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Mosaic warfare: from philosophy to model to solutions


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Abstract

The paper relates to advanced management of large distributed dynamic systems in unpredictable and crisis situations. It briefs the newest DARPA Mosaic Warfare concept oriented on rapidly composable networks of low–cost sensors, multi–domain command and control nodes, and cooperative manned and unmanned systems, with runtime integration of scattered resources which should operate together as one holistic system. It may have the highest value for solving complex national and international defense and security problems for which scattered throughout the world “mosaic” resources should be quickly integrated to collectively fight disaster and crisis situations, with separate nations unable of doing this individually. The paper shows how distributed mosaic systems can be modeled under the developed Spatial Grasp Technology (SGT) using active distributed knowledge networks and self–spreading and self– matching holistic spatial scenarios, with solving such exemplary problems on them as runtime collection of scattered resources into integral forces operating under unified control, and grouping of distributed facilities for surrounding and collective elimination of unwanted phenomena. Of practical importance may be mosaics–related approaches using massive robotics with unmanned units behaving as tiles in distributed environments. Explained is how to assemble teams of UCAVs intelligently swarming, self–restructurin and collectively observing territory with collecting and impacting the targets discovered. Another SGT scenario is organizing automatic fight of an aerial swarm with another group/swarm without centralized or external control. Also shown how broken into pieces the moving platoon of unmanned vehicles, due to road situations, is self–recomposing into a regular platoon chain, with vehicles symbolically considered as mosaic tiles too. The paper also summarizes the investigated advantages of using SGT for implementation of different Mosaic Warfare features.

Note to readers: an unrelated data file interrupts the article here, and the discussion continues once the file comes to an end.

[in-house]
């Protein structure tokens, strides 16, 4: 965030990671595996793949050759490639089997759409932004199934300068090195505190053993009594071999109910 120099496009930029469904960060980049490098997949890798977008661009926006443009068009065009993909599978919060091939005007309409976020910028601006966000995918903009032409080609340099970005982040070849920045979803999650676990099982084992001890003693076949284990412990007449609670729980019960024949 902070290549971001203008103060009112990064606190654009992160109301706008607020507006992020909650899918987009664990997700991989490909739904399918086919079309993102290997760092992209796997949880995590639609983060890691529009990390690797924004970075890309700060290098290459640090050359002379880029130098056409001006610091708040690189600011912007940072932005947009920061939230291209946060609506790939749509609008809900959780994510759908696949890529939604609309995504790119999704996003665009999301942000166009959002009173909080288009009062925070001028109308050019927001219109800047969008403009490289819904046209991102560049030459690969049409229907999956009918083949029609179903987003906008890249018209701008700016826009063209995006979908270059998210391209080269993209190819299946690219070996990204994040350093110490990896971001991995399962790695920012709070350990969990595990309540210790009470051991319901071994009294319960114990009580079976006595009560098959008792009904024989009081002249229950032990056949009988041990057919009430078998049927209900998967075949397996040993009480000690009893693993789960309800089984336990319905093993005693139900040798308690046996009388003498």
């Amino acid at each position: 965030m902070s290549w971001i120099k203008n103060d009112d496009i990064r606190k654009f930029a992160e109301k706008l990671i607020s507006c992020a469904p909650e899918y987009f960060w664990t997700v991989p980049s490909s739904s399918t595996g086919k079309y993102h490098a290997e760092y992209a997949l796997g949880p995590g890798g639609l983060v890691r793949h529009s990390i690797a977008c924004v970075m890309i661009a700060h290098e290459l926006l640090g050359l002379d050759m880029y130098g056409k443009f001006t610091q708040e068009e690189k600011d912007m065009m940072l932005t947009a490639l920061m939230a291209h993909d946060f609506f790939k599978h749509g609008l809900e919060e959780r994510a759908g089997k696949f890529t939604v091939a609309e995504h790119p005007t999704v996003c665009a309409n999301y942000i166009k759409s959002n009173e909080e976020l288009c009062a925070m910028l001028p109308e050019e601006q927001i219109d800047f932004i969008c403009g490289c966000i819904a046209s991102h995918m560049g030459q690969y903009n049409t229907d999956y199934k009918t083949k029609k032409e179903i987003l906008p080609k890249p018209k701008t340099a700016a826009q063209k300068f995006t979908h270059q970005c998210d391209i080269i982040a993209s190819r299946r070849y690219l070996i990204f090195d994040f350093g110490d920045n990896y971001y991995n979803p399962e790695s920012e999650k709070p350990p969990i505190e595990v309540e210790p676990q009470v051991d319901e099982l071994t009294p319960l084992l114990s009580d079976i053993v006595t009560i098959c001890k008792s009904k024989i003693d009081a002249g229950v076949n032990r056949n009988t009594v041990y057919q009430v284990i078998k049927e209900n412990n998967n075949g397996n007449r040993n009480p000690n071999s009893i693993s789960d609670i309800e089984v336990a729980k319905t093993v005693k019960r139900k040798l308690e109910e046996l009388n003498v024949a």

Keywords

mosaic warfare, spatial grasp technology, distributed, networking, multi–domain control, robotic swarming, implementation, management, dynamic, composable, demonstrated, supervision, elimination, dangerous, facilities, phenomena

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